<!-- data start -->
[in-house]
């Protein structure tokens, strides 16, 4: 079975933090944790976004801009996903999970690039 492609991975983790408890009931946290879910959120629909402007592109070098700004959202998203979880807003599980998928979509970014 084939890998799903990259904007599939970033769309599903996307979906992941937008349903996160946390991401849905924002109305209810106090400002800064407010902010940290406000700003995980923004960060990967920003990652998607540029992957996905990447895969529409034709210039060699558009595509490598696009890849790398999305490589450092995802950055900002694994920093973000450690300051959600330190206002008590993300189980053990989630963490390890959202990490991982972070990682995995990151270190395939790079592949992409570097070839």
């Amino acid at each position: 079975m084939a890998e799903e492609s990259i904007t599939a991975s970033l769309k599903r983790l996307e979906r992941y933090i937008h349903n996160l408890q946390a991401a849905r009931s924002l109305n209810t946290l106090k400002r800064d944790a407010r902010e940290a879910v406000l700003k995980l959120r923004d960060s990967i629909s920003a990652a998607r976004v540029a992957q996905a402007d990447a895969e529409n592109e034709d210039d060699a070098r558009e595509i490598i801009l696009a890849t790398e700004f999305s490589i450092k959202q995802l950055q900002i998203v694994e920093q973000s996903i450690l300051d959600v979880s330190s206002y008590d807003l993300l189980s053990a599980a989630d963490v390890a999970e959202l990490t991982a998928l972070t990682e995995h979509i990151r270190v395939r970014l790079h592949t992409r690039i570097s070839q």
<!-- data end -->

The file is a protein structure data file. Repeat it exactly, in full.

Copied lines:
[in-house]
């Protein structure tokens, strides 16, 4: 079975933090944790976004801009996903999970690039 492609991975983790408890009931946290879910959120629909402007592109070098700004959202998203979880807003599980998928979509970014 084939890998799903990259904007599939970033769309599903996307979906992941937008349903996160946390991401849905924002109305209810106090400002800064407010902010940290406000700003995980923004960060990967920003990652998607540029992957996905990447895969529409034709210039060699558009595509490598696009890849790398999305490589450092995802950055900002694994920093973000450690300051959600330190206002008590993300189980053990989630963490390890959202990490991982972070990682995995990151270190395939790079592949992409570097070839």
């Amino acid at each position: 079975m084939a890998e799903e492609s990259i904007t599939a991975s970033l769309k599903r983790l996307e979906r992941y933090i937008h349903n996160l408890q946390a991401a849905r009931s924002l109305n209810t946290l106090k400002r800064d944790a407010r902010e940290a879910v406000l700003k995980l959120r923004d960060s990967i629909s920003a990652a998607r976004v540029a992957q996905a402007d990447a895969e529409n592109e034709d210039d060699a070098r558009e595509i490598i801009l696009a890849t790398e700004f999305s490589i450092k959202q995802l950055q900002i998203v694994e920093q973000s996903i450690l300051d959600v979880s330190s206002y008590d807003l993300l189980s053990a599980a989630d963490v390890a999970e959202l990490t991982a998928l972070t990682e995995h979509i990151r270190v395939r970014l790079h592949t992409r690039i570097s070839q």